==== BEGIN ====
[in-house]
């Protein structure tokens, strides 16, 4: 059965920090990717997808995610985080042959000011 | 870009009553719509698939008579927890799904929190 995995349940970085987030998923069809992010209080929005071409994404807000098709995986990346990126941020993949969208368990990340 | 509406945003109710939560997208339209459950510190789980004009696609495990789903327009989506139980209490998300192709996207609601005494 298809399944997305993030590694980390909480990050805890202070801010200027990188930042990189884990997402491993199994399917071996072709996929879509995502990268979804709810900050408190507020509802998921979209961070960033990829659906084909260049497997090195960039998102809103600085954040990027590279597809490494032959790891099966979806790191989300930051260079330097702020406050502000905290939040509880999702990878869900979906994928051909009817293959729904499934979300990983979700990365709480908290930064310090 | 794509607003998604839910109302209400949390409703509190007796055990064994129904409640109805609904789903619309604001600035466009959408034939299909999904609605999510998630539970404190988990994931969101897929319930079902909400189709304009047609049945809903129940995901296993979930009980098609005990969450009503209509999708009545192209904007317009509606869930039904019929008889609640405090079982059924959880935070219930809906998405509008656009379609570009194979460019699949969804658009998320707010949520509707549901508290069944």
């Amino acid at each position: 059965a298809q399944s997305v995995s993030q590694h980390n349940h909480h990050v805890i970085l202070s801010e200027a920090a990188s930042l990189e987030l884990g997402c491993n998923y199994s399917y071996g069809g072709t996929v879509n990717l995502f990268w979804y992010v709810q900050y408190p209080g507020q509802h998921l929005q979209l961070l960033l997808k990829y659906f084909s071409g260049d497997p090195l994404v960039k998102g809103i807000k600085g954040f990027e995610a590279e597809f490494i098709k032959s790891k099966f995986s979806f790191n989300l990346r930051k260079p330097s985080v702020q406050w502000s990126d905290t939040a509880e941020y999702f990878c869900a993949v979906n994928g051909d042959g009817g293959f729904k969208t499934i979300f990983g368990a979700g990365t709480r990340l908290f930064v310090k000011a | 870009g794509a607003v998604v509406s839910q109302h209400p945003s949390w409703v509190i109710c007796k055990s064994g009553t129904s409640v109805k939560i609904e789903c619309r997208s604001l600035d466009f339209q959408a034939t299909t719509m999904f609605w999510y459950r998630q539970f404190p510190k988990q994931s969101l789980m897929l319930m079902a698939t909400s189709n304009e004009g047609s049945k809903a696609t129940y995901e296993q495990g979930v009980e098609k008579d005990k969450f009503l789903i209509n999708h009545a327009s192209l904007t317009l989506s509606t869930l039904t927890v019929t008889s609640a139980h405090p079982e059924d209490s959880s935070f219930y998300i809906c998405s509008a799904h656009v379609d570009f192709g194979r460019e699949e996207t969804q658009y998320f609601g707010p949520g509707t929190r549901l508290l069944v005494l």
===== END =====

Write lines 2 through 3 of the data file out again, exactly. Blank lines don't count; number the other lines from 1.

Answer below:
């Protein structure tokens, strides 16, 4: 059965920090990717997808995610985080042959000011 | 870009009553719509698939008579927890799904929190 995995349940970085987030998923069809992010209080929005071409994404807000098709995986990346990126941020993949969208368990990340 | 509406945003109710939560997208339209459950510190789980004009696609495990789903327009989506139980209490998300192709996207609601005494 298809399944997305993030590694980390909480990050805890202070801010200027990188930042990189884990997402491993199994399917071996072709996929879509995502990268979804709810900050408190507020509802998921979209961070960033990829659906084909260049497997090195960039998102809103600085954040990027590279597809490494032959790891099966979806790191989300930051260079330097702020406050502000905290939040509880999702990878869900979906994928051909009817293959729904499934979300990983979700990365709480908290930064310090 | 794509607003998604839910109302209400949390409703509190007796055990064994129904409640109805609904789903619309604001600035466009959408034939299909999904609605999510998630539970404190988990994931969101897929319930079902909400189709304009047609049945809903129940995901296993979930009980098609005990969450009503209509999708009545192209904007317009509606869930039904019929008889609640405090079982059924959880935070219930809906998405509008656009379609570009194979460019699949969804658009998320707010949520509707549901508290069944």
């Amino acid at each position: 059965a298809q399944s997305v995995s993030q590694h980390n349940h909480h990050v805890i970085l202070s801010e200027a920090a990188s930042l990189e987030l884990g997402c491993n998923y199994s399917y071996g069809g072709t996929v879509n990717l995502f990268w979804y992010v709810q900050y408190p209080g507020q509802h998921l929005q979209l961070l960033l997808k990829y659906f084909s071409g260049d497997p090195l994404v960039k998102g809103i807000k600085g954040f990027e995610a590279e597809f490494i098709k032959s790891k099966f995986s979806f790191n989300l990346r930051k260079p330097s985080v702020q406050w502000s990126d905290t939040a509880e941020y999702f990878c869900a993949v979906n994928g051909d042959g009817g293959f729904k969208t499934i979300f990983g368990a979700g990365t709480r990340l908290f930064v310090k000011a | 870009g794509a607003v998604v509406s839910q109302h209400p945003s949390w409703v509190i109710c007796k055990s064994g009553t129904s409640v109805k939560i609904e789903c619309r997208s604001l600035d466009f339209q959408a034939t299909t719509m999904f609605w999510y459950r998630q539970f404190p510190k988990q994931s969101l789980m897929l319930m079902a698939t909400s189709n304009e004009g047609s049945k809903a696609t129940y995901e296993q495990g979930v009980e098609k008579d005990k969450f009503l789903i209509n999708h009545a327009s192209l904007t317009l989506s509606t869930l039904t927890v019929t008889s609640a139980h405090p079982e059924d209490s959880s935070f219930y998300i809906c998405s509008a799904h656009v379609d570009f192709g194979r460019e699949e996207t969804q658009y998320f609601g707010p949520g509707t929190r549901l508290l069944v005494l």